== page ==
Whitetail Deer: 3 Tips For Dealing With A Lost Deer

He bounded off about 20 yards, stopped, and looked over his shoulder at me. The buck was 6.5 years old, … Continued

He bounded off about 20 yards, stopped, and looked over his shoulder at me. The buck was 6.5 years old, had 160 inches of antler on his head, and the biggest body I’d ever seen on a whitetail in person. We stared each other down for a moment, and then he bounded off again. And that, most likely, was the last time I’ll ever see that buck.

Last week, I got a shot at this deer, but my arrow hit a limb and deflected back into his paunch. Forty-eight hours later, after searching from daylight to dusk for two straight days and with two different tracking dogs, I had to head home without recovering the buck.

Wounding and losing a deer is one of the most difficult experiences a deer hunter will ever have to go through, and if you hunt long enough, it’s bound to happen eventually. That said, here are three pieces of advice that have helped me navigate these troubled waters. Hopefully, if you ever find yourself in a similar situation, they can help you too.

1. Identify One Lesson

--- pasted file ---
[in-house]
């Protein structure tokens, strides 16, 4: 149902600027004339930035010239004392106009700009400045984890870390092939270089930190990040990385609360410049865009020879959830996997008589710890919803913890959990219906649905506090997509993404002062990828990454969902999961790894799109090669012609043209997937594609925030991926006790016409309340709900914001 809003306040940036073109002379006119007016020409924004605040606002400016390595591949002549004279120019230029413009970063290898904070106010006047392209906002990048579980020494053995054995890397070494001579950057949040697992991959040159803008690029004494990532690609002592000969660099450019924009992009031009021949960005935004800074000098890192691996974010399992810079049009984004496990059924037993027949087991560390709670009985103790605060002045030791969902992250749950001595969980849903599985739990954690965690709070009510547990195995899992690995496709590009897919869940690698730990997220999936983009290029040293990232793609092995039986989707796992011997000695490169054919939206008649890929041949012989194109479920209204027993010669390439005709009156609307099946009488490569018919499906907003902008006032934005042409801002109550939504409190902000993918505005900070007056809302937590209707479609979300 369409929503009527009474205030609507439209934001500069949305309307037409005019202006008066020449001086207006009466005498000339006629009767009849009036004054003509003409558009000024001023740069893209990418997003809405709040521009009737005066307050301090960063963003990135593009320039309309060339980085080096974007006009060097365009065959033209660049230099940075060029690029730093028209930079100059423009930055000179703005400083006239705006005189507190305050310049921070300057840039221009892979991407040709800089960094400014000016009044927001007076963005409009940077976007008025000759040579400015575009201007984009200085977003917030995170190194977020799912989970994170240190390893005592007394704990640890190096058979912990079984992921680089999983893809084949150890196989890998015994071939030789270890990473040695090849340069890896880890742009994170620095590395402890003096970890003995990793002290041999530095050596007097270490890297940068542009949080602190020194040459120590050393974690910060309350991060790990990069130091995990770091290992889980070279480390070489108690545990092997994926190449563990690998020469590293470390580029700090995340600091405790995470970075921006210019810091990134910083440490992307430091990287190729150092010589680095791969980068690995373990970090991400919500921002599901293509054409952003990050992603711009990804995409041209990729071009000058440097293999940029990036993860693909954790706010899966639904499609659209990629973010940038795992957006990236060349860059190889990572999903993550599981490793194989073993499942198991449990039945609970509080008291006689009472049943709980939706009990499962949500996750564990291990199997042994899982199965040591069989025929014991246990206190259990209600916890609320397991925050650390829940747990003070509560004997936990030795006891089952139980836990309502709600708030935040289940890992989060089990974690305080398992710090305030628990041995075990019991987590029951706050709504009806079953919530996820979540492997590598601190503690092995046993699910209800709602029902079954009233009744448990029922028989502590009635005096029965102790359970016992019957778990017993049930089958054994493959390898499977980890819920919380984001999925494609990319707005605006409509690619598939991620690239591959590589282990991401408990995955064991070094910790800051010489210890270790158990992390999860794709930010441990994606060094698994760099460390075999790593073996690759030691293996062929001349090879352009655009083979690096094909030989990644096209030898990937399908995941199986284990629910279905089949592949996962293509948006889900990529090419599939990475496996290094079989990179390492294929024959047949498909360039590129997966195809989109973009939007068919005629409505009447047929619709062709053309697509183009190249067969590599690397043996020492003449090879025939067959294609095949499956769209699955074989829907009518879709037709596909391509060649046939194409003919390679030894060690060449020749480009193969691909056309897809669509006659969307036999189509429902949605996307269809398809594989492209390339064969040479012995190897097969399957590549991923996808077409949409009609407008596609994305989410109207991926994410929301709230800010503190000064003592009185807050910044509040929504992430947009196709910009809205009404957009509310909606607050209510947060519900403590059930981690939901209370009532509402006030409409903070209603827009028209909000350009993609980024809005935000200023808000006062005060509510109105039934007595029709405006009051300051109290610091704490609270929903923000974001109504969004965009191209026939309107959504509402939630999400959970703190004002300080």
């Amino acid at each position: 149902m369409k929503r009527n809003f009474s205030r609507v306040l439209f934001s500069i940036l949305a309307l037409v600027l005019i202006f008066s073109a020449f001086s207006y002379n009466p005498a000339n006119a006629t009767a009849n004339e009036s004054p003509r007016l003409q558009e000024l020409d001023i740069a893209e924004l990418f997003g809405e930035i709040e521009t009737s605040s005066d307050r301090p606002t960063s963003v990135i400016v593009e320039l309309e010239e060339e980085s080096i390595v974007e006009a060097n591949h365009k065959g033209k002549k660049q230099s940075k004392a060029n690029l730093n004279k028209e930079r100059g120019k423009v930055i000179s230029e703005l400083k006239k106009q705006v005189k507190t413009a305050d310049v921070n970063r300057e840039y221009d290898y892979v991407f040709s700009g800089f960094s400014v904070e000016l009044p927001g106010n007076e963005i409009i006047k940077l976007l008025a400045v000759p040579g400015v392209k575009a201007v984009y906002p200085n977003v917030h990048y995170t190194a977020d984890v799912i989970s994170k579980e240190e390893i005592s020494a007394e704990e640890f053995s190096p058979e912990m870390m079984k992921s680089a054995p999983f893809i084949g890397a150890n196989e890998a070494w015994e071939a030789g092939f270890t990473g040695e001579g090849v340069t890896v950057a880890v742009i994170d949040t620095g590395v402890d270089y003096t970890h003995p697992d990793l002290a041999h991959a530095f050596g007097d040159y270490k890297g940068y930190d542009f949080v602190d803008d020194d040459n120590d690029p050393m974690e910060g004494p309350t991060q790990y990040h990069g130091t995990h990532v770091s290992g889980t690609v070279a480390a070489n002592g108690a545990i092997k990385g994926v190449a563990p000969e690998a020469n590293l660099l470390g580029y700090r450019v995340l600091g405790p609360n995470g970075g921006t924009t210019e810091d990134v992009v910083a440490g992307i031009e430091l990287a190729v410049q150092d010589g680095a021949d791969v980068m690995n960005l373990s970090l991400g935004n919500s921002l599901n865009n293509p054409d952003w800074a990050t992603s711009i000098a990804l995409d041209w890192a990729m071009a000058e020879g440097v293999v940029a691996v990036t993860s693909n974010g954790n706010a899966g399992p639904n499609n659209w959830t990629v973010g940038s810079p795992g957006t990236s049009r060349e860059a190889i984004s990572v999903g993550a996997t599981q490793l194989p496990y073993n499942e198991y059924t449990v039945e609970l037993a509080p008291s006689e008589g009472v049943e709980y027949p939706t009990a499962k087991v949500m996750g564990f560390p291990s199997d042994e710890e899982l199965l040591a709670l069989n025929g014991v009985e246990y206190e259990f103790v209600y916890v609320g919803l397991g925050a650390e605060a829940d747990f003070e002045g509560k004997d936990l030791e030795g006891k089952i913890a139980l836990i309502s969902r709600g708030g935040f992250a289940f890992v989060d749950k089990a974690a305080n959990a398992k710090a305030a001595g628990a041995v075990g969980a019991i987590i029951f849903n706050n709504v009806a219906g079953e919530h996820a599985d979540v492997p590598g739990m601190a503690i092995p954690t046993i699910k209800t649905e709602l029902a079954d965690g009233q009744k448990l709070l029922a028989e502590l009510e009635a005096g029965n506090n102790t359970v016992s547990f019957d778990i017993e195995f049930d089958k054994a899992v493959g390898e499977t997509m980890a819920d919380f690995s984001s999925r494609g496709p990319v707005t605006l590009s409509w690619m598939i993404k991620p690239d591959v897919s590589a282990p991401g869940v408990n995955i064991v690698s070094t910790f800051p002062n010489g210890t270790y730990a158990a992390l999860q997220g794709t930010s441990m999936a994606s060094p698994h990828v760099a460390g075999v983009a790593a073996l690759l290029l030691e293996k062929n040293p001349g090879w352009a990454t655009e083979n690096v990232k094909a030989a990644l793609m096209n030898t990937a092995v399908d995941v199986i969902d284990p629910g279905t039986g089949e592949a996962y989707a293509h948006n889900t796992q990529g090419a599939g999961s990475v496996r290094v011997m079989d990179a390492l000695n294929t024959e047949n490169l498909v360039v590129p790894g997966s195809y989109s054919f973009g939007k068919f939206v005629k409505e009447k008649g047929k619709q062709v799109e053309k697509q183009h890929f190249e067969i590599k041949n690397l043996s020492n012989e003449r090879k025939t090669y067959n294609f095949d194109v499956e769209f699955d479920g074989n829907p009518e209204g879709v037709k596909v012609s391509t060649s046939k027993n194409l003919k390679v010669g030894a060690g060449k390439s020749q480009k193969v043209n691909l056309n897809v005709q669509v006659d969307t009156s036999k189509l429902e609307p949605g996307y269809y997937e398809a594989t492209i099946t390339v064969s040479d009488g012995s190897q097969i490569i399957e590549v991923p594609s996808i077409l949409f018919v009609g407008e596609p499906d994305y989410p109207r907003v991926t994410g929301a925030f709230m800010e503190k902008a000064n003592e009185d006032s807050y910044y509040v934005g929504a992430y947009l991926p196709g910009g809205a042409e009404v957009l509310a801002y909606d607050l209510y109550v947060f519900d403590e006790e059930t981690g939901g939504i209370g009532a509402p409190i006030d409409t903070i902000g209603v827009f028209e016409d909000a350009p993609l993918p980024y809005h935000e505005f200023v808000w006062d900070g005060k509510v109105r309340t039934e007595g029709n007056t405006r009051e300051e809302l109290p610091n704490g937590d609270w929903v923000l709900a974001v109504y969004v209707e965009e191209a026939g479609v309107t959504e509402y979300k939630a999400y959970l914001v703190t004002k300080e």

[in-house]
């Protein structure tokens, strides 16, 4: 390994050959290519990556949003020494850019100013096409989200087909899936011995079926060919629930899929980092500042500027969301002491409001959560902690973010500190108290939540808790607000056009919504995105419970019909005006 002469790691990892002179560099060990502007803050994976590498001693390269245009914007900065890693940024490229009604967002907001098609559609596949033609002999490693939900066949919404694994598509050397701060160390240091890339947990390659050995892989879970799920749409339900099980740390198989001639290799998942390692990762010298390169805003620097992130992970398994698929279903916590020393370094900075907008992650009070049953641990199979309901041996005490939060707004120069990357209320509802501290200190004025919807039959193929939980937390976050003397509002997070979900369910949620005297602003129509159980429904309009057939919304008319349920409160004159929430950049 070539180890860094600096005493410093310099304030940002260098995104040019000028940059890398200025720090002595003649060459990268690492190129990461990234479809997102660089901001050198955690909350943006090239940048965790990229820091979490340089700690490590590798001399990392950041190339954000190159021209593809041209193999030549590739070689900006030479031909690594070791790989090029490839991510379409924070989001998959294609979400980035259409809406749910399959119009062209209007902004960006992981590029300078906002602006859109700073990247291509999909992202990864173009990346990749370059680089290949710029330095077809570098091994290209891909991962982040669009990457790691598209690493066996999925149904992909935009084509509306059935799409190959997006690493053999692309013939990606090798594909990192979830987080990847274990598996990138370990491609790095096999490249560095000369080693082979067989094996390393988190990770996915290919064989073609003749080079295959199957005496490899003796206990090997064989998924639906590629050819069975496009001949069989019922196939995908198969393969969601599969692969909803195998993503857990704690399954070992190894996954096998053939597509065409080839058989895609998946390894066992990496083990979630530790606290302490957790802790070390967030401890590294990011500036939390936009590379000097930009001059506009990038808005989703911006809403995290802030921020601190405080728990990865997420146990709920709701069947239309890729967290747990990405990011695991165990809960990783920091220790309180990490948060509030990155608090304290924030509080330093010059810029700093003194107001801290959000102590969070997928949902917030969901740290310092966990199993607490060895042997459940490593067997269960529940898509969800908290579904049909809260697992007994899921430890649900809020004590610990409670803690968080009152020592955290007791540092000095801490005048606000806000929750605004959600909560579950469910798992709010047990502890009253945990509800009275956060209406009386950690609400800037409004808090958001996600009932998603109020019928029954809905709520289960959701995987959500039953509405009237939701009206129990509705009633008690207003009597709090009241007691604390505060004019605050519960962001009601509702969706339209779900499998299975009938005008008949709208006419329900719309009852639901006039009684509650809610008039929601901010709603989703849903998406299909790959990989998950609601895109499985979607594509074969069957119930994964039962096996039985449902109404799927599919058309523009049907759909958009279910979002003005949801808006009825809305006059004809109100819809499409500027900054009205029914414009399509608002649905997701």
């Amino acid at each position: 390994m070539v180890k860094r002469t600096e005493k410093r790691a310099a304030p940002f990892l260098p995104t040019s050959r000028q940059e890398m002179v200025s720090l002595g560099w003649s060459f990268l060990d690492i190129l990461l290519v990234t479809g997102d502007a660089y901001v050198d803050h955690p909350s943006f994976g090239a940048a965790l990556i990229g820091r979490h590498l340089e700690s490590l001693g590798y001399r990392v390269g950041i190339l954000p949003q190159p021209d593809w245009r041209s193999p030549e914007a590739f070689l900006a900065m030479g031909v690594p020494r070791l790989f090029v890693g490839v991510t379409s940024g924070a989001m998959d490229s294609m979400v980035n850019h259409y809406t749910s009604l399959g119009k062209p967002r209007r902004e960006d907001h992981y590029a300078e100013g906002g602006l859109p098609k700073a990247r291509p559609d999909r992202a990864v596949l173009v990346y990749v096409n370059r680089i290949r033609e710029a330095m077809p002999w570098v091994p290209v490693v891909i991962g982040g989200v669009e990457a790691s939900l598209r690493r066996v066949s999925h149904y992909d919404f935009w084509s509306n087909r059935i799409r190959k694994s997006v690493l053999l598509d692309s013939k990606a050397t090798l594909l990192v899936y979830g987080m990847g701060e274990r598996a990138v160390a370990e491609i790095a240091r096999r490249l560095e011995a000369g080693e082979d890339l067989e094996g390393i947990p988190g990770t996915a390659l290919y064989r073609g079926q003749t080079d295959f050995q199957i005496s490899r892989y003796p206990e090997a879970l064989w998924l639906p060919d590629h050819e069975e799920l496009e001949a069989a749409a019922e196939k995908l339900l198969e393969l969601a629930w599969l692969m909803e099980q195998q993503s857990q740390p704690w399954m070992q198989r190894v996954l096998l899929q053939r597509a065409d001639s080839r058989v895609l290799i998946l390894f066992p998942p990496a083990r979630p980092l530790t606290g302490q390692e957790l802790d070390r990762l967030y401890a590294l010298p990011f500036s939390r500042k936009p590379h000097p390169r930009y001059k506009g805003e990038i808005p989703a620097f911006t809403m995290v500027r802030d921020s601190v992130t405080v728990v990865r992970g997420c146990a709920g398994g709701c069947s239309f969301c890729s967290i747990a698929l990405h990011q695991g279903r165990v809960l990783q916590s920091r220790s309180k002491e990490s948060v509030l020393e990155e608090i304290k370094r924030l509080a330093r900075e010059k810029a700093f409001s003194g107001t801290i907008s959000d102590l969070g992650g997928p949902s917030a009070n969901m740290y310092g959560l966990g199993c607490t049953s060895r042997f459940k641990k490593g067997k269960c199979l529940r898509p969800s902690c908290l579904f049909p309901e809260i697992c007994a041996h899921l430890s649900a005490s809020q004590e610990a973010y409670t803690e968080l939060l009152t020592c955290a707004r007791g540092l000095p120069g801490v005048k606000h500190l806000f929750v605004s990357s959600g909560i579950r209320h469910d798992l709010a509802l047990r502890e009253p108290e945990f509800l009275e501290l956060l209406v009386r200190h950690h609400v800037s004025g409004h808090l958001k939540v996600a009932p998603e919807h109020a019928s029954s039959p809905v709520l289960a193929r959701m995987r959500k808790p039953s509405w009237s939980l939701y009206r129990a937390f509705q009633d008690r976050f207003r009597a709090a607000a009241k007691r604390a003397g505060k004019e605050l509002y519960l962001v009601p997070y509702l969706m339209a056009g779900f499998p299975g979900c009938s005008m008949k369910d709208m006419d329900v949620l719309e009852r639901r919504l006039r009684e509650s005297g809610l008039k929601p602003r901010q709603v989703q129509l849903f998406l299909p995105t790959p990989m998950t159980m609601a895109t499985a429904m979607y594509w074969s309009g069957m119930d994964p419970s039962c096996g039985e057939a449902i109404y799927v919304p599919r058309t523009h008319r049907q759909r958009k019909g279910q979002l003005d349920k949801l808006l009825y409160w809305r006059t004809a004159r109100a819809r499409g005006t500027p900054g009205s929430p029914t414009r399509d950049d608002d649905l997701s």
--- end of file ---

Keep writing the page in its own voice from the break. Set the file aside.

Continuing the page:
After hitting a buck and then not being able to recover him, it’s natural to analyze the shot again and again, picking apart everything you could have done better. This analysis is constructive because it’s important to find ways to grow from this experience, but it’s also a wormhole that can suck you in far too deep. Focus on identifying one area of improvement, and then stop dwelling on it.

2. Take Action
Once you’ve done some self-analysis and identified a lesson to be learned, make sure to plan for some way to take action. Don’t just pay lip service to it either. If you rushed the shot, tape a note on your bow to “slow down.” If you mis-ranged him, practice judging and checking your distances. If you pulled your shot, work on your follow-through in the backyard.

3. Get back out there
After failing to recover my buck, I sunk into a pretty deep funk and decided that I wasn’t going to hunt for a couple weeks. Soon though, I realized this might just make things worse. It seems that the best therapy is sometimes to just start hunting again. I can say now, after several subsequent hunts, that it does, in fact, help. So get back out there and shake it off.